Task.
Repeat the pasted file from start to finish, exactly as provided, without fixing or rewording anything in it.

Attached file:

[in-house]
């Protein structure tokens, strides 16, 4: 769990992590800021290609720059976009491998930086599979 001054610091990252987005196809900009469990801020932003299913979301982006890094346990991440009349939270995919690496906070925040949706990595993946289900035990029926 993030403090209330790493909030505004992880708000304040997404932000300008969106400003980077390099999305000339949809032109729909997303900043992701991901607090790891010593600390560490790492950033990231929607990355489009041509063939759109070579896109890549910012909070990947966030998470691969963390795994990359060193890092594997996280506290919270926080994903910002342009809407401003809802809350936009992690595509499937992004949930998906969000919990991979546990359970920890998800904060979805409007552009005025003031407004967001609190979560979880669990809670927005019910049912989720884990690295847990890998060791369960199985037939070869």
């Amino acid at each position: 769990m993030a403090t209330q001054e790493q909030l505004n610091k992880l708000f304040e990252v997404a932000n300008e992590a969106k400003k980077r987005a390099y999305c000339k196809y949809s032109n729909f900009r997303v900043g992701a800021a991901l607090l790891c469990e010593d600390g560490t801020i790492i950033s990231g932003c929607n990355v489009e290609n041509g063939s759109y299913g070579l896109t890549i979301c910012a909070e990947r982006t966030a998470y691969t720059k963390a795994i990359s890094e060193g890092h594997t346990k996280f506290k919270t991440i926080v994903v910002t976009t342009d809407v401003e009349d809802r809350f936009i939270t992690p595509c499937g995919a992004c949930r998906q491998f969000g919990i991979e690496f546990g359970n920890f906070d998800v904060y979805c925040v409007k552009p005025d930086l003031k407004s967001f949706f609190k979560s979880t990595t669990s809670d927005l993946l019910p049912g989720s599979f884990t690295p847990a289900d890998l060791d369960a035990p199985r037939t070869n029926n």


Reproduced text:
[in-house]
């Protein structure tokens, strides 16, 4: 769990992590800021290609720059976009491998930086599979 001054610091990252987005196809900009469990801020932003299913979301982006890094346990991440009349939270995919690496906070925040949706990595993946289900035990029926 993030403090209330790493909030505004992880708000304040997404932000300008969106400003980077390099999305000339949809032109729909997303900043992701991901607090790891010593600390560490790492950033990231929607990355489009041509063939759109070579896109890549910012909070990947966030998470691969963390795994990359060193890092594997996280506290919270926080994903910002342009809407401003809802809350936009992690595509499937992004949930998906969000919990991979546990359970920890998800904060979805409007552009005025003031407004967001609190979560979880669990809670927005019910049912989720884990690295847990890998060791369960199985037939070869």
């Amino acid at each position: 769990m993030a403090t209330q001054e790493q909030l505004n610091k992880l708000f304040e990252v997404a932000n300008e992590a969106k400003k980077r987005a390099y999305c000339k196809y949809s032109n729909f900009r997303v900043g992701a800021a991901l607090l790891c469990e010593d600390g560490t801020i790492i950033s990231g932003c929607n990355v489009e290609n041509g063939s759109y299913g070579l896109t890549i979301c910012a909070e990947r982006t966030a998470y691969t720059k963390a795994i990359s890094e060193g890092h594997t346990k996280f506290k919270t991440i926080v994903v910002t976009t342009d809407v401003e009349d809802r809350f936009i939270t992690p595509c499937g995919a992004c949930r998906q491998f969000g919990i991979e690496f546990g359970n920890f906070d998800v904060y979805c925040v409007k552009p005025d930086l003031k407004s967001f949706f609190k979560s979880t990595t669990s809670d927005l993946l019910p049912g989720s599979f884990t690295p847990a289900d890998l060791d369960a035990p199985r037939t070869n029926n």